As you probably know by now, tonight’s game can only be watched on Apple TV+, the first of two such scheduled Friday night games for the Nationals. No paid subscription is required for this game, but you will need to download the Apple TV app to watch.

Where: Nationals Park
Gametime: 7:05 p.m. EDT
TV: Apple TV+
Radio: 106.7 The Fan, MLB.com
Weather: Rain arriving, 59 degrees, wind 7 mph out to left field

2B César Hernández
RF Juan Soto
DH Nelson Cruz
1B Josh Bell
C Keibert Ruiz
LF Yadiel Hernandez
3B Maikel Franco
SS Alcides Escobar
CF Dee Strange-Gordon

RHP Josiah Gray


CF Brandon Nimmo
RF Starling Marte
SS Francisco Lindor
1B Pete Alonso
3B Eduardo Escobar
DH Robinson Canó
LF Mark Canha
2B Jeff NcNeil
C Tomás Nido

RHP Max Scherzer



Emotion, drama await Scherzer in Nationals Park return


As if this wasn’t going to be a dramatic night on its own merits, Max Scherzer added even more drama to his Mets debut and return to Nationals Park over the last week when he revealed he was dealing with a tweaked hamstring that left his status for this game uncertain.

In the end, Scherzer will start tonight as planned all along. He threw off a mound earlier in the week in Florida, then simulated some fielding drills Thursday and proclaimed himself good to go.

Not that anyone inside the other clubhouse ever doubted it for a second.

“No. Knowing Max, he doesn’t miss starts. That’s his thing,” first baseman Josh Bell said with a laugh. “He might have aches and pains, but he finds a way to be out there. We were expecting him to go all along.”

Drama in advance of big starts is nothing new for Scherzer. Who can forget the 72 hours of panic between his scratched start for Game 5 of the 2019 World Series, then eventual start for Game 7 of that series in Houston?

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Positive moments overshadowed in opening night loss


There were moments during tonight’s season opener in which the optimistic among the crowd of 35,052 at Nationals Park could squint and see the potential. Keibert Ruiz shined at the plate and behind the plate. Alcides Escobar made a fantastic play in the field to prevent a run from scoring. Patrick Corbin looked quite good, at least for 3 2/3 innings. And Juan Soto homered.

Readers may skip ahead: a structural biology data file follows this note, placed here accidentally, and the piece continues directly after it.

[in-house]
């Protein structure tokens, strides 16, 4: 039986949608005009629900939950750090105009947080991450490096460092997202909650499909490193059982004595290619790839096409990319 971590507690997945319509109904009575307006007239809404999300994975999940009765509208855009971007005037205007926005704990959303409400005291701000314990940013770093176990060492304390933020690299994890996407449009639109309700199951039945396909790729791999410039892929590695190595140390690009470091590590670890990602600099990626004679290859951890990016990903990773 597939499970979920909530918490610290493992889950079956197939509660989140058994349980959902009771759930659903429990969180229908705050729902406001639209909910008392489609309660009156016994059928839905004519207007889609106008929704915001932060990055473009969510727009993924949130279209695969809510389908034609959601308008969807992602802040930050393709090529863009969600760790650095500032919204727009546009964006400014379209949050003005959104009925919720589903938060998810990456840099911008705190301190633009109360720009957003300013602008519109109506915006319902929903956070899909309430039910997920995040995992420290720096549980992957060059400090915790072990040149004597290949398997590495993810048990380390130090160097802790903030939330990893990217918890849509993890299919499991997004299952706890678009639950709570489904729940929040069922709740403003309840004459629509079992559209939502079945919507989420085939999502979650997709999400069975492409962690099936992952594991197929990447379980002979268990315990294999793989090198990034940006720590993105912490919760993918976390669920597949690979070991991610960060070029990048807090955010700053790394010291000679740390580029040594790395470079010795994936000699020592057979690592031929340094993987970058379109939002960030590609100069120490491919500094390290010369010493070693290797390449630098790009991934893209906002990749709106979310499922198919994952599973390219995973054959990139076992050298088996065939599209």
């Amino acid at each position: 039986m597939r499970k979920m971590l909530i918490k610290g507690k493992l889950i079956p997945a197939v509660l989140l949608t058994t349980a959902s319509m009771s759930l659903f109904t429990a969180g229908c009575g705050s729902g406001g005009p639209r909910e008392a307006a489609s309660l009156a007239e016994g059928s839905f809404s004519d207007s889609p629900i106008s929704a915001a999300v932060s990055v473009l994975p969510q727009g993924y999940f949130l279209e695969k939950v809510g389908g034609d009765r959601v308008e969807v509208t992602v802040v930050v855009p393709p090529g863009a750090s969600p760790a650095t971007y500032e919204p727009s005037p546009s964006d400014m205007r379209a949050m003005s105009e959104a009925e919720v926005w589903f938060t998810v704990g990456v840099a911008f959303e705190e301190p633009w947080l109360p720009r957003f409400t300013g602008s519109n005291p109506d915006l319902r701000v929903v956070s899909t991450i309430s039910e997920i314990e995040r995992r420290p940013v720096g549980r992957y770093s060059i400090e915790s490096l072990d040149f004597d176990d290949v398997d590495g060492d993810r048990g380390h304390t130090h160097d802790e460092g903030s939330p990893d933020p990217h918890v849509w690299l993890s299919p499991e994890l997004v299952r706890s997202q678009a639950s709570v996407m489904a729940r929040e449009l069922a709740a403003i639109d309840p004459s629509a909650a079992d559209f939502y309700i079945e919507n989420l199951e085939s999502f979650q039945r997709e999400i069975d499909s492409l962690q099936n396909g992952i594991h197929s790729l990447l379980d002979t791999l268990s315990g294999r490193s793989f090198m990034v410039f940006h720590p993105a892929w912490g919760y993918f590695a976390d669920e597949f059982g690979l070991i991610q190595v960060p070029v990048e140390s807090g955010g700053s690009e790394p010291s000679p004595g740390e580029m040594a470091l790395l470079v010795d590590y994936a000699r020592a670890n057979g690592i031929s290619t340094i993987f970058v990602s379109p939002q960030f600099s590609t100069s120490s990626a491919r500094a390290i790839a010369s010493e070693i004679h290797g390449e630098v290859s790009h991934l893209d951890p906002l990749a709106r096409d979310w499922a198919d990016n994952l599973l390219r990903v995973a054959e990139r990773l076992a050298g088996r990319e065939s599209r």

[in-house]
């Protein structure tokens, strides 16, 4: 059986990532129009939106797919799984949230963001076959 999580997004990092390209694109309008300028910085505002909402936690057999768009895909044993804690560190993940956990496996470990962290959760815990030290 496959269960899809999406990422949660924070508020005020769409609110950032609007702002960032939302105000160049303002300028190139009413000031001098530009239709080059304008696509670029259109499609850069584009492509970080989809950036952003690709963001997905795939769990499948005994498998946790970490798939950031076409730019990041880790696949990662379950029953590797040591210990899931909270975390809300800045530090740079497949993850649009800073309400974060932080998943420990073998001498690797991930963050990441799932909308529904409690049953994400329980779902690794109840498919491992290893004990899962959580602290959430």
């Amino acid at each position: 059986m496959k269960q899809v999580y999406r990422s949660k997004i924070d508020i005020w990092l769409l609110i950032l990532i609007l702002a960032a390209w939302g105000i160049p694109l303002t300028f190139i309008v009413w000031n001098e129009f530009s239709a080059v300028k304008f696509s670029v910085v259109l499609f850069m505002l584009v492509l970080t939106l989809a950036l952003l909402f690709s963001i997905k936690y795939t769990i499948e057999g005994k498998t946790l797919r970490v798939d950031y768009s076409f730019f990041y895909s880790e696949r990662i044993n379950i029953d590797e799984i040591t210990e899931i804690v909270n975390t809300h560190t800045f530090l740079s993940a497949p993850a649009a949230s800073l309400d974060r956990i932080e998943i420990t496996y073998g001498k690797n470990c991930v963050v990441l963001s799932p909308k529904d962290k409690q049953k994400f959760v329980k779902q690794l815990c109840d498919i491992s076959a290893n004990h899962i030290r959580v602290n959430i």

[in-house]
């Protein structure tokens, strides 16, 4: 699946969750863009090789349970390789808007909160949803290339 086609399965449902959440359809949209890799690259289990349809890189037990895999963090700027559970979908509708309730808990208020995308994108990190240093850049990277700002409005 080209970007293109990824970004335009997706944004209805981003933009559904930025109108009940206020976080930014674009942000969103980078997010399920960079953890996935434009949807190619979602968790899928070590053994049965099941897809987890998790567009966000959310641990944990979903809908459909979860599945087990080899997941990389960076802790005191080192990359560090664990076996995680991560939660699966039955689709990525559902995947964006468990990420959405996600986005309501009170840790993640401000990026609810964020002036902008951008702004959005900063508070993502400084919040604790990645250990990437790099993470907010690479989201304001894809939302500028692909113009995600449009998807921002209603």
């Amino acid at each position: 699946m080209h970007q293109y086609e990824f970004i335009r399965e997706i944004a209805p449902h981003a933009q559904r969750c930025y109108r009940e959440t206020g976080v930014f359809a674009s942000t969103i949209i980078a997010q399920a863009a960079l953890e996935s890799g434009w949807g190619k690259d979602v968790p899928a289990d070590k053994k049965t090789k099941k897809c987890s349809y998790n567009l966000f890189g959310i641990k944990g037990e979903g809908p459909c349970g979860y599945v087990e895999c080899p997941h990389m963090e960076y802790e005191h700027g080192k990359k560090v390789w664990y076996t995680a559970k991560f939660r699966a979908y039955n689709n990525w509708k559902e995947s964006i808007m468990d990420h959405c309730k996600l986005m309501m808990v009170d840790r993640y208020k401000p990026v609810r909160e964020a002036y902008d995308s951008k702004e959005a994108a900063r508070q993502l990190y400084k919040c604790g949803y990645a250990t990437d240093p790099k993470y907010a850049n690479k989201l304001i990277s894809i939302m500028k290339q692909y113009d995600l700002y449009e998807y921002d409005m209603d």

All of those could be viewed as positive early signs for a rebuilding team that is going to need them. Alas, positive signs do not necessarily equal curly W’s in the book, and a lot more is going to have to go right on a nightly basis for the Nationals to emerge victorious.

Not enough did go right tonight during a 5-1 opening night loss to the Mets that was delayed by rain, began in front of a less-than-capacity crowd and ended with only a fraction of those still in attendance at the end of a cold, wet night.

A Nationals lineup that on paper looks potent scored its lone run on Soto’s sixth-inning homer, unable to make a dent into emergency Mets opening night starter Tylor Megill (five scoreless frames) or the four relievers who followed.

And a Nationals bullpen that was a major problem late last season picked up right where it left off, surrendering a pair of runs in the sixth and another in the seventh to leave the lineup facing an even larger deficit it could not overcome.

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Injured Nats rehabbing in West Palm Beach as season opens


As their teammates prepare to take over the first base line at Nationals Park and be introduced before the opening night crowd, the six players who are opening the season on the injured list find themselves in Florida, left to prepare for their eventual 2022 debuts from afar.

Stephen Strasburg, Will Harris, Ehire Adrianza, Joe Ross, Carter Kieboom and Seth Romero are still in West Palm Beach, each of them at different stages of their rehab programs.

Adrianza should be closest to rejoining the Nationals. The utility infielder was placed on the 10-day IL this morning with a strained left quad, which he suffered one week ago running down the baseline in Port St. Lucie.

Despite some initial hope he’d be able to recover in time to make the roster, Adrianza was still limping several days later, so the Nationals decided not to push it. To date, he hasn’t been cleared to start running again, and that will be the biggest hurdle he’ll need to overcome before he can return.

“He’s doing a lot of strengthening stuff right now. He’s hasn’t been able to run yet,” manager Davey Martinez said. “The next step for him will be to start running, and we haven’t been able to get him to run yet.”